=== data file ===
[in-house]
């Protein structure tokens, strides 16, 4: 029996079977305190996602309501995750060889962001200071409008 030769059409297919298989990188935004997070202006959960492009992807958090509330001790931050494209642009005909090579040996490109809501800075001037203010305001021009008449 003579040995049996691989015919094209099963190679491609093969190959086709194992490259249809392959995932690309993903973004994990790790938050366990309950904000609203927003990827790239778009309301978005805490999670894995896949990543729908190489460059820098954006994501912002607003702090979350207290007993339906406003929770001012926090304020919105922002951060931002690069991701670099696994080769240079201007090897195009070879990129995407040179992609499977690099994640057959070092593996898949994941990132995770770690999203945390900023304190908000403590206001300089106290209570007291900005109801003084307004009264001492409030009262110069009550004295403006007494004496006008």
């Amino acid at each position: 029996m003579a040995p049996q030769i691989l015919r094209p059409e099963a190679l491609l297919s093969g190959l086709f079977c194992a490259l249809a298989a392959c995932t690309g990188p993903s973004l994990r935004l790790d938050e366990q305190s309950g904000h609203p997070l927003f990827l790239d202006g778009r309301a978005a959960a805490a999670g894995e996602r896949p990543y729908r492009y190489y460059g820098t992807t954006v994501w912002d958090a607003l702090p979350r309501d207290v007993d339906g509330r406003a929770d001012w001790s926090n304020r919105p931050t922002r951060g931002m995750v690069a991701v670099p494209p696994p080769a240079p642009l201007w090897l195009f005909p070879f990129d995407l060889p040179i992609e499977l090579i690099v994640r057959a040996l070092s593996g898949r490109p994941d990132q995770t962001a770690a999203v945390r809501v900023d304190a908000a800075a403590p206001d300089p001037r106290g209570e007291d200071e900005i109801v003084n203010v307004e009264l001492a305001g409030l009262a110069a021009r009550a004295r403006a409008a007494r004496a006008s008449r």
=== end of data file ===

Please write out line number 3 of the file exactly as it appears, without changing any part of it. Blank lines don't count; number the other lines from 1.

């Amino acid at each position: 029996m003579a040995p049996q030769i691989l015919r094209p059409e099963a190679l491609l297919s093969g190959l086709f079977c194992a490259l249809a298989a392959c995932t690309g990188p993903s973004l994990r935004l790790d938050e366990q305190s309950g904000h609203p997070l927003f990827l790239d202006g778009r309301a978005a959960a805490a999670g894995e996602r896949p990543y729908r492009y190489y460059g820098t992807t954006v994501w912002d958090a607003l702090p979350r309501d207290v007993d339906g509330r406003a929770d001012w001790s926090n304020r919105p931050t922002r951060g931002m995750v690069a991701v670099p494209p696994p080769a240079p642009l201007w090897l195009f005909p070879f990129d995407l060889p040179i992609e499977l090579i690099v994640r057959a040996l070092s593996g898949r490109p994941d990132q995770t962001a770690a999203v945390r809501v900023d304190a908000a800075a403590p206001d300089p001037r106290g209570e007291d200071e900005i109801v003084n203010v307004e009264l001492a305001g409030l009262a110069a021009r009550a004295r403006a409008a007494r004496a006008s008449r």